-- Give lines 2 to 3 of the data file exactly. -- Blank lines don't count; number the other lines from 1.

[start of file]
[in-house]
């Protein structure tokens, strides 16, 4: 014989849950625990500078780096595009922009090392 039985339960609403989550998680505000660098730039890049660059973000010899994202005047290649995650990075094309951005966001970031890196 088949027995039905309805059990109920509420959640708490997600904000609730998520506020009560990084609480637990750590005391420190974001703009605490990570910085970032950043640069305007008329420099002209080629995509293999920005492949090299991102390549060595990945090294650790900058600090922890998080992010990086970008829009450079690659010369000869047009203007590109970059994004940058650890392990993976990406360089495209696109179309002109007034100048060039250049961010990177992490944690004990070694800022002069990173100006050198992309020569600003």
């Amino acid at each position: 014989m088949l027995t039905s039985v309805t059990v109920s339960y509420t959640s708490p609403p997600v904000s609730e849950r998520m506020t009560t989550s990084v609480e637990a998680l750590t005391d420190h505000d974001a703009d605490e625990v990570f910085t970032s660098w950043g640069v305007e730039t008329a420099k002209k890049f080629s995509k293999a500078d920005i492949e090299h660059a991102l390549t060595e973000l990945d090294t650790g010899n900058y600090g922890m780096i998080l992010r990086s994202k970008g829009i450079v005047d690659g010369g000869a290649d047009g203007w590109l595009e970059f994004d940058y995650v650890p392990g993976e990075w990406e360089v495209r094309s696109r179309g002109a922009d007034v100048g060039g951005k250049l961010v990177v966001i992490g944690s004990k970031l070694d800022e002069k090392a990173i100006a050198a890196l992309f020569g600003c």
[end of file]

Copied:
């Protein structure tokens, strides 16, 4: 014989849950625990500078780096595009922009090392 039985339960609403989550998680505000660098730039890049660059973000010899994202005047290649995650990075094309951005966001970031890196 088949027995039905309805059990109920509420959640708490997600904000609730998520506020009560990084609480637990750590005391420190974001703009605490990570910085970032950043640069305007008329420099002209080629995509293999920005492949090299991102390549060595990945090294650790900058600090922890998080992010990086970008829009450079690659010369000869047009203007590109970059994004940058650890392990993976990406360089495209696109179309002109007034100048060039250049961010990177992490944690004990070694800022002069990173100006050198992309020569600003």
């Amino acid at each position: 014989m088949l027995t039905s039985v309805t059990v109920s339960y509420t959640s708490p609403p997600v904000s609730e849950r998520m506020t009560t989550s990084v609480e637990a998680l750590t005391d420190h505000d974001a703009d605490e625990v990570f910085t970032s660098w950043g640069v305007e730039t008329a420099k002209k890049f080629s995509k293999a500078d920005i492949e090299h660059a991102l390549t060595e973000l990945d090294t650790g010899n900058y600090g922890m780096i998080l992010r990086s994202k970008g829009i450079v005047d690659g010369g000869a290649d047009g203007w590109l595009e970059f994004d940058y995650v650890p392990g993976e990075w990406e360089v495209r094309s696109r179309g002109a922009d007034v100048g060039g951005k250049l961010v990177v966001i992490g944690s004990k970031l070694d800022e002069k090392a990173i100006a050198a890196l992309f020569g600003c």